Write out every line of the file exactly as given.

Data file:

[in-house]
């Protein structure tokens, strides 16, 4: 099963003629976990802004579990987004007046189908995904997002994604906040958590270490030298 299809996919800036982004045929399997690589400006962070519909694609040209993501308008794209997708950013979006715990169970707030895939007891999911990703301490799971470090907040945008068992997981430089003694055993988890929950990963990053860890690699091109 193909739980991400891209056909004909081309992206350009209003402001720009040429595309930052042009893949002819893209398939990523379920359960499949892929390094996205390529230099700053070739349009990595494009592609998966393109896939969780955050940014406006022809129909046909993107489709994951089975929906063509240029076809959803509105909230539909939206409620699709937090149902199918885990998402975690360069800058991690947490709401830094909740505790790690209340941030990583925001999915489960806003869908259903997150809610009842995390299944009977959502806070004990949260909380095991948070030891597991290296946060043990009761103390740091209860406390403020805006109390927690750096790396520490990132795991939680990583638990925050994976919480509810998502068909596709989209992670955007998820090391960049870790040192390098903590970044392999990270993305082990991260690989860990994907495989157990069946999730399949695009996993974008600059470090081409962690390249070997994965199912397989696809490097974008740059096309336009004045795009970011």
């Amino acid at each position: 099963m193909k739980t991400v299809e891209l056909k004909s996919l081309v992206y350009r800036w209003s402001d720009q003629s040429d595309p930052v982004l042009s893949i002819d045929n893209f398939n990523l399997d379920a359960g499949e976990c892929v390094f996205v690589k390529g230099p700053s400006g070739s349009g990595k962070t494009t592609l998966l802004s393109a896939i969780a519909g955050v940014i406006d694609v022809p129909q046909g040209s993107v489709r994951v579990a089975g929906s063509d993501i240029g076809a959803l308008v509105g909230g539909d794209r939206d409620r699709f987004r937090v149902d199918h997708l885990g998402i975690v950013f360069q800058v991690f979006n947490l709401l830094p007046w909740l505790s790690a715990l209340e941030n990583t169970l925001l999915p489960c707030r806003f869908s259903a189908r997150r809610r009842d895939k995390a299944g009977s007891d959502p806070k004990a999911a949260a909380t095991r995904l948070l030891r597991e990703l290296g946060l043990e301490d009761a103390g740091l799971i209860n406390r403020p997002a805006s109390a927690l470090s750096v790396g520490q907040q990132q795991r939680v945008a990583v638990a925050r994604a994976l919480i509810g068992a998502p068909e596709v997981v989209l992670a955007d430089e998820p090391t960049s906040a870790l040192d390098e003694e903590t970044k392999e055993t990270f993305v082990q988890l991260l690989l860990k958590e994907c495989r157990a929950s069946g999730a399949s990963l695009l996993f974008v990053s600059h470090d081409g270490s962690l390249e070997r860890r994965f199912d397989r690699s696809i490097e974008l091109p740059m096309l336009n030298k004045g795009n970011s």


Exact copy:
[in-house]
């Protein structure tokens, strides 16, 4: 099963003629976990802004579990987004007046189908995904997002994604906040958590270490030298 299809996919800036982004045929399997690589400006962070519909694609040209993501308008794209997708950013979006715990169970707030895939007891999911990703301490799971470090907040945008068992997981430089003694055993988890929950990963990053860890690699091109 193909739980991400891209056909004909081309992206350009209003402001720009040429595309930052042009893949002819893209398939990523379920359960499949892929390094996205390529230099700053070739349009990595494009592609998966393109896939969780955050940014406006022809129909046909993107489709994951089975929906063509240029076809959803509105909230539909939206409620699709937090149902199918885990998402975690360069800058991690947490709401830094909740505790790690209340941030990583925001999915489960806003869908259903997150809610009842995390299944009977959502806070004990949260909380095991948070030891597991290296946060043990009761103390740091209860406390403020805006109390927690750096790396520490990132795991939680990583638990925050994976919480509810998502068909596709989209992670955007998820090391960049870790040192390098903590970044392999990270993305082990991260690989860990994907495989157990069946999730399949695009996993974008600059470090081409962690390249070997994965199912397989696809490097974008740059096309336009004045795009970011």
């Amino acid at each position: 099963m193909k739980t991400v299809e891209l056909k004909s996919l081309v992206y350009r800036w209003s402001d720009q003629s040429d595309p930052v982004l042009s893949i002819d045929n893209f398939n990523l399997d379920a359960g499949e976990c892929v390094f996205v690589k390529g230099p700053s400006g070739s349009g990595k962070t494009t592609l998966l802004s393109a896939i969780a519909g955050v940014i406006d694609v022809p129909q046909g040209s993107v489709r994951v579990a089975g929906s063509d993501i240029g076809a959803l308008v509105g909230g539909d794209r939206d409620r699709f987004r937090v149902d199918h997708l885990g998402i975690v950013f360069q800058v991690f979006n947490l709401l830094p007046w909740l505790s790690a715990l209340e941030n990583t169970l925001l999915p489960c707030r806003f869908s259903a189908r997150r809610r009842d895939k995390a299944g009977s007891d959502p806070k004990a999911a949260a909380t095991r995904l948070l030891r597991e990703l290296g946060l043990e301490d009761a103390g740091l799971i209860n406390r403020p997002a805006s109390a927690l470090s750096v790396g520490q907040q990132q795991r939680v945008a990583v638990a925050r994604a994976l919480i509810g068992a998502p068909e596709v997981v989209l992670a955007d430089e998820p090391t960049s906040a870790l040192d390098e003694e903590t970044k392999e055993t990270f993305v082990q988890l991260l690989l860990k958590e994907c495989r157990a929950s069946g999730a399949s990963l695009l996993f974008v990053s600059h470090d081409g270490s962690l390249e070997r860890r994965f199912d397989r690699s696809i490097e974008l091109p740059m096309l336009n030298k004045g795009n970011s």